How many Pygmy Cories in this tank size?

OliveFish05

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Hello! I am saving up my money to buy a 29 gallon tank, to make a paludarium. The dimensions are 30 inches long by 12 inches wide and 18 inches tall. I plan to only fill it about 8 to 10 inches, to create a waterfall and land area. My other planned stock would be a school of 12 neon tetras along with a trio of honey gourami OR a female betta (I am torn between the honey gouramis and the betta) My question is, how many Pygmy Cories could I keep in this tank size? I was HOPING that with the other mentioned stock I could have 8 Cory Habrosus and 8 Pygmy Cories (I know they are both a type of Pygmy Cory) so there would be a nice size school of each. Would the tank size/space allow this? I can stick with just one school of Cories if it would be better! I plan to run an AquaClear 50, and have it spill over some rocks or driftwood as a waterfall.
 

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How much of the surface of the substrate will be covered by water? I had something like this once for my newts and an aquatic toad, and the "land" portion took up about half the area, which greatly reduced the water surface/substrate area.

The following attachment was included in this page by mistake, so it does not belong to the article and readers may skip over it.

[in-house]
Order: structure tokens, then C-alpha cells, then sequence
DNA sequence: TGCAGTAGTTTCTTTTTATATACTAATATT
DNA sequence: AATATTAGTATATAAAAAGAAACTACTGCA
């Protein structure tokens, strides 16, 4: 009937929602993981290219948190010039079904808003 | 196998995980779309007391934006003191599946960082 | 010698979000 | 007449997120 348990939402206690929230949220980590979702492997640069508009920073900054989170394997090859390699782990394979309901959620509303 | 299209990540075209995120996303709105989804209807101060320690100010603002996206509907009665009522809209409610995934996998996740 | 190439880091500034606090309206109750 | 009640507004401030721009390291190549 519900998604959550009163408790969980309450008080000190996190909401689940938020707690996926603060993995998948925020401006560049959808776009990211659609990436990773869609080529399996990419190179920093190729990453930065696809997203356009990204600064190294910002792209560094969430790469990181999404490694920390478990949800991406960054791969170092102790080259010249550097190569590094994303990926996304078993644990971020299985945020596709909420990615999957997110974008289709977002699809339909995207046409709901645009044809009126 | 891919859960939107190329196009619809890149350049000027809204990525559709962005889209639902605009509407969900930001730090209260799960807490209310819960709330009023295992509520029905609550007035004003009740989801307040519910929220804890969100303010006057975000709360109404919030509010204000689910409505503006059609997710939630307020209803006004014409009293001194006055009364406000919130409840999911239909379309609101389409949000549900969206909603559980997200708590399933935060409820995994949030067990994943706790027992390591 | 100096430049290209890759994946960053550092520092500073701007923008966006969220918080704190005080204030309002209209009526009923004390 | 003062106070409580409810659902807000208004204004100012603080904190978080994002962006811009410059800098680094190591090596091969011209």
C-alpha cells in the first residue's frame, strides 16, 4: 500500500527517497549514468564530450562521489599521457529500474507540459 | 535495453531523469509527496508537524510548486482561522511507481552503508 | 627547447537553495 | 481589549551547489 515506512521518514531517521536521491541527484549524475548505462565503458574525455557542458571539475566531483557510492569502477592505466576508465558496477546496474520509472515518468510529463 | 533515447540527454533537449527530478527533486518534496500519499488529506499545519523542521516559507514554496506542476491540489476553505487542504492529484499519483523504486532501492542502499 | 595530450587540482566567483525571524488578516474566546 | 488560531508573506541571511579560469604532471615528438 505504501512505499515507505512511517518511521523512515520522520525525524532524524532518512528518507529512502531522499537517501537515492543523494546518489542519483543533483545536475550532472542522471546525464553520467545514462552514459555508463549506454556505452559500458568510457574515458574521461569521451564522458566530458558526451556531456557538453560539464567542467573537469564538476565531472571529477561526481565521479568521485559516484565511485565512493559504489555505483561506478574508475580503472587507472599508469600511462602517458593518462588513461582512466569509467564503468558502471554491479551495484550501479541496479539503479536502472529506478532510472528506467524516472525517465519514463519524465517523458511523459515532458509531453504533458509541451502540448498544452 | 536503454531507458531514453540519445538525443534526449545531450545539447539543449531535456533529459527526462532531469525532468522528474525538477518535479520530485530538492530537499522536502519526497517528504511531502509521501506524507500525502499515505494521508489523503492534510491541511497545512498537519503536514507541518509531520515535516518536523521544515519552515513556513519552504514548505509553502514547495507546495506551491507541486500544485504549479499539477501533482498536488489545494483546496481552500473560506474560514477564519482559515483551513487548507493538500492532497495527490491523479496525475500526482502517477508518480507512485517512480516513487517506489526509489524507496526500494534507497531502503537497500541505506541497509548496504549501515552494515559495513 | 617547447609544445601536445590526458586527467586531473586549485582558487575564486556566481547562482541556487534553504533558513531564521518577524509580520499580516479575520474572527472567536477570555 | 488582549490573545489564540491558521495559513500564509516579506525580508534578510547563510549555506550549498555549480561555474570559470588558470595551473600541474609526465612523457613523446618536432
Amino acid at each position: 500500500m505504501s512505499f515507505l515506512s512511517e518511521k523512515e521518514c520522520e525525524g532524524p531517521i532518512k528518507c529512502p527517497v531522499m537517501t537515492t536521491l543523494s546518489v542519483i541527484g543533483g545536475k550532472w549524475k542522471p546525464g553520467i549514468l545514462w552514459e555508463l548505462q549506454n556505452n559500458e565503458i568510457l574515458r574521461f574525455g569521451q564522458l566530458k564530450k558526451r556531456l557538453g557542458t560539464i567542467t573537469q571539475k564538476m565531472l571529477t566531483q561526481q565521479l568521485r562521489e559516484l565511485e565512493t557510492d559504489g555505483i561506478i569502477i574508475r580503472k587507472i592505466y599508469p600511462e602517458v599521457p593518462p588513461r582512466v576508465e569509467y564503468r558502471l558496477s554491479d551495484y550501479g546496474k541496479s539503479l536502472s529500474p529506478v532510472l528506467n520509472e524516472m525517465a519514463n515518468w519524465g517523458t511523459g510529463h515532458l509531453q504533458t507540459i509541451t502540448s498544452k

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OliveFish05

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How much of the surface of the substrate will be covered by water? I had something like this once for my newts and an aquatic toad, and the "land" portion took up about half the area, which greatly reduced the water surface/substrate area.
I hadn’t thought of that! I would think I would only put “land” on the back for sure and the waterfall kinda towards the side. I would estimate, in my mind, that the actual swimming space will be about 28 inches long and 9 inches front to back.
 

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I hadn’t thought of that! I would think I would only put “land” on the back for sure and the waterfall kinda towards the side. I would estimate, in my mind, that the actual swimming space will be about 28 inches long and 9 inches front to back.

The groups of neon tetras and pygmy cories could be worked out once the design is finished, and I wouldn't want to suggest numbers beforehand just in case. A waterfall that is not violent (this idea here sounds fine to me, it will be a less rambunctious flow) will likely suit the tetras and cories, but I would forget any gourami. In any event, both neons and the "pygmy" cory species prefer cooler water, such as this set-up will naturally provide (air interacting with water more), and the warm-loving gourami will be hindered. And in this small a tank, the surface disturbance will likely be more than gourami appreciate.